2 full presentations of each report to the ministry and meetings of wider stakeholders as required.

Suggested Next Steps leading to project confirmation (see Project Flow below) 1. Review and Q&A meeting to clarify points arising from this document. 2. Presentation of Draft Full Proposal following a letter of intent to proceed with project development. Draft Full Proposal includes the complete Evaluative Framework, and includes: • A full explanation of the approach to be used in the project • Impact areas; Outputs; KPIs; Measures; and Methodology for each of evaluation criteria • Examples of data capture forms (mono-lingual) • Data processing and analysis methodology • Assessment and justification of methodological choices • Methodological parameters and definitions around their use, including sample sizes, data collection practices etc.

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MINISTRY OF TOURISM: TOURIST INFORMATION CENTRES EVALUATION PROPOSAL BRIEF

Estimated fieldwork timeframe and scale

Note: An initial project development fee, reflecting the work of this phase, is applicable at this stage. This fee shall be offset against the final fee upon final confirmation of the project. 3. Presentation of Full Proposal following identification of actual TICs to be evaluated and a period of familiarisation. The Full Proposal includes budget indication data (which cannot be produced until the scope of the project is known). The familiarisation period serves to gather important and relevant information so that generic evaluative framework can be specifically tailored to each TIC. The Full Proposal shall include: • • • • •

Modifications (if any) in response to 1st presentation Indications of modifications in the evaluative framework as indicated by relevant information gained during the familiarisation period Detailed data capture forms (monolingual) Detailed fieldwork timeframe and scale A proposed budget and detailed justification, including: • the time (in days) to be allocated to each aspect of the study • the cost per day of the personnel to be involved • the cost for all major aspects of work • an indication of administrative costs • a suggested framework for the charging of expenses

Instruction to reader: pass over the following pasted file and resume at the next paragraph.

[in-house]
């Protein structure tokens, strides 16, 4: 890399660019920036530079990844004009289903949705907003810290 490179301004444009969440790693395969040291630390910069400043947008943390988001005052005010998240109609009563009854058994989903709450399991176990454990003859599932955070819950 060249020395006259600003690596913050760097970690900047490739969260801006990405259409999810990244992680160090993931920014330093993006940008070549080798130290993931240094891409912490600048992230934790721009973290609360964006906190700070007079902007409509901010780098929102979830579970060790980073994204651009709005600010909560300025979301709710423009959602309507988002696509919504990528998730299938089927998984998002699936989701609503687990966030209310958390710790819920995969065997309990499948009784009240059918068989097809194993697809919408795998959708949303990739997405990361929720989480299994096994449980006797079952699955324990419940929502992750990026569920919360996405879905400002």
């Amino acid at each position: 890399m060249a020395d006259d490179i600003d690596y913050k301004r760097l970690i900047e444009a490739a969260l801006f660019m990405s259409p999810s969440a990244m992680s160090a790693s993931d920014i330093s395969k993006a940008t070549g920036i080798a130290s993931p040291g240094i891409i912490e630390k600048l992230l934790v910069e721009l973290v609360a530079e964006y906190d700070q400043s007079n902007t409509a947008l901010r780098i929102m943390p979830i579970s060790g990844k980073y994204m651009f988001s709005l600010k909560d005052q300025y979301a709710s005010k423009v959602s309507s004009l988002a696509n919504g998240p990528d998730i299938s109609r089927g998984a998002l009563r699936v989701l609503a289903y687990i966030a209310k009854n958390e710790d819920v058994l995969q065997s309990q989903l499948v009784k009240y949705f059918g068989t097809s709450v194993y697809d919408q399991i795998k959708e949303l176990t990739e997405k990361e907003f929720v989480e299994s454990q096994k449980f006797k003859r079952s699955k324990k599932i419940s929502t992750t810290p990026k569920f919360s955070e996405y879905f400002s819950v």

Note: A secondary project development fee, reflecting the work of this phase, is applicable at this stage. This fee shall be offset against the final fee upon final confirmation of the project. 4. Project Confirmation, Implementation and Reporting. Project confirmation is based on reaching agreement over the evaluative framework, the project budget, the implementing framework, reporting lines, and report presentation deadlines.

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MINISTRY OF TOURISM: TOURIST INFORMATION CENTRES EVALUATION: PROJECT FLOW - PHASE: PROJECT DEVELOPMENT 1

MINISTRY ACTIVITY

Recognition of possible benefits of suggested approach

Decision to proceed: Identification of relevant Tourist Information Centres

Decision to proceed: Project Development

First Meeting • Q&A Review of Proposal Brief • Explanation of Procedures • Exploration of Expectations

Second Meeting • Presentation of Draft Full Proposal • Clarification Q&As • Feedback and suggestions

COUNTERPOINT ACTIVITY